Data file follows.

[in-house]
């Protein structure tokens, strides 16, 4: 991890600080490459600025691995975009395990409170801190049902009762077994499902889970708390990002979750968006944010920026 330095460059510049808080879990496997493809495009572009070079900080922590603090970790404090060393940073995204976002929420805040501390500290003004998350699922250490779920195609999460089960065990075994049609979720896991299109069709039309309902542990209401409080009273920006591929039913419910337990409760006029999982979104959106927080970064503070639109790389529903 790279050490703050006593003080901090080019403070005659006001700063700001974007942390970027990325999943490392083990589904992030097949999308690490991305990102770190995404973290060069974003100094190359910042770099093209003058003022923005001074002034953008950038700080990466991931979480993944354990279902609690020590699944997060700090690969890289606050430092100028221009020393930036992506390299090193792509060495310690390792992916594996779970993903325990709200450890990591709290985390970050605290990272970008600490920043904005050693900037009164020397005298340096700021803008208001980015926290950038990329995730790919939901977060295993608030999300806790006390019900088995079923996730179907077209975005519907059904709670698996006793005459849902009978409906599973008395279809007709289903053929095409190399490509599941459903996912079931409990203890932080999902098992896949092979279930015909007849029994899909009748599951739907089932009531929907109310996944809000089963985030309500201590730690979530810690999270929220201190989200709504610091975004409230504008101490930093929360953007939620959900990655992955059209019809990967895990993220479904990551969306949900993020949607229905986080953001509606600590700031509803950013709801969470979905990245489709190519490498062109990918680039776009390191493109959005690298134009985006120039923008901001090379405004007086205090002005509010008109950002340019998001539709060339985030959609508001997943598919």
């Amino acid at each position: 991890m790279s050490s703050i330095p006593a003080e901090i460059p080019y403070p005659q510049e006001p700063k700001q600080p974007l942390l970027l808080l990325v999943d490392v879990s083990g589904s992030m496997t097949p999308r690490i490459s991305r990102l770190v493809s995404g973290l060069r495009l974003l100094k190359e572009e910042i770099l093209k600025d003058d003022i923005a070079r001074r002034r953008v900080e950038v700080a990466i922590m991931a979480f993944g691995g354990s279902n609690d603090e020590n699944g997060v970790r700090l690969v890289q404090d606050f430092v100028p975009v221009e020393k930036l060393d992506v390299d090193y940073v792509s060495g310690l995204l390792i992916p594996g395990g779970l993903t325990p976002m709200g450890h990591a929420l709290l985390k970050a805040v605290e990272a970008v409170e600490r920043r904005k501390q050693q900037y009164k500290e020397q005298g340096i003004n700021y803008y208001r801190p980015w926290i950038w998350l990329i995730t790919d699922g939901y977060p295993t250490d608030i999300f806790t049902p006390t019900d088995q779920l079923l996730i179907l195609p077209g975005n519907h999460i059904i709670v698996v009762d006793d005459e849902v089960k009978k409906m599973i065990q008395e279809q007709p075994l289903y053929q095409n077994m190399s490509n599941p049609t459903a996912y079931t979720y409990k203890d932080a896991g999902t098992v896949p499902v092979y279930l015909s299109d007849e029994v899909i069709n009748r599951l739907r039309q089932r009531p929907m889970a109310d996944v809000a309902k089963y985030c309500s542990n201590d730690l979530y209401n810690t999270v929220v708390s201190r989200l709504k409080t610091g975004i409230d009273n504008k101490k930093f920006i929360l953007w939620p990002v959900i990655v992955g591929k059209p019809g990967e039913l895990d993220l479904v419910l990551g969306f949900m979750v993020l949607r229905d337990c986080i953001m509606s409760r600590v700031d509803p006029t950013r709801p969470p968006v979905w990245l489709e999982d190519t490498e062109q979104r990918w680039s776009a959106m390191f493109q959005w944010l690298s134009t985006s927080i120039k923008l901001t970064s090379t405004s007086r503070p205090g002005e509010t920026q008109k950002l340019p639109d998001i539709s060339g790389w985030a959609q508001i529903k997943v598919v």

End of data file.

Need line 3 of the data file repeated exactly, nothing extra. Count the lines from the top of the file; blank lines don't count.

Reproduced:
């Amino acid at each position: 991890m790279s050490s703050i330095p006593a003080e901090i460059p080019y403070p005659q510049e006001p700063k700001q600080p974007l942390l970027l808080l990325v999943d490392v879990s083990g589904s992030m496997t097949p999308r690490i490459s991305r990102l770190v493809s995404g973290l060069r495009l974003l100094k190359e572009e910042i770099l093209k600025d003058d003022i923005a070079r001074r002034r953008v900080e950038v700080a990466i922590m991931a979480f993944g691995g354990s279902n609690d603090e020590n699944g997060v970790r700090l690969v890289q404090d606050f430092v100028p975009v221009e020393k930036l060393d992506v390299d090193y940073v792509s060495g310690l995204l390792i992916p594996g395990g779970l993903t325990p976002m709200g450890h990591a929420l709290l985390k970050a805040v605290e990272a970008v409170e600490r920043r904005k501390q050693q900037y009164k500290e020397q005298g340096i003004n700021y803008y208001r801190p980015w926290i950038w998350l990329i995730t790919d699922g939901y977060p295993t250490d608030i999300f806790t049902p006390t019900d088995q779920l079923l996730i179907l195609p077209g975005n519907h999460i059904i709670v698996v009762d006793d005459e849902v089960k009978k409906m599973i065990q008395e279809q007709p075994l289903y053929q095409n077994m190399s490509n599941p049609t459903a996912y079931t979720y409990k203890d932080a896991g999902t098992v896949p499902v092979y279930l015909s299109d007849e029994v899909i069709n009748r599951l739907r039309q089932r009531p929907m889970a109310d996944v809000a309902k089963y985030c309500s542990n201590d730690l979530y209401n810690t999270v929220v708390s201190r989200l709504k409080t610091g975004i409230d009273n504008k101490k930093f920006i929360l953007w939620p990002v959900i990655v992955g591929k059209p019809g990967e039913l895990d993220l479904v419910l990551g969306f949900m979750v993020l949607r229905d337990c986080i953001m509606s409760r600590v700031d509803p006029t950013r709801p969470p968006v979905w990245l489709e999982d190519t490498e062109q979104r990918w680039s776009a959106m390191f493109q959005w944010l690298s134009t985006s927080i120039k923008l901001t970064s090379t405004s007086r503070p205090g002005e509010t920026q008109k950002l340019p639109d998001i539709s060339g790389w985030a959609q508001i529903k997943v598919v």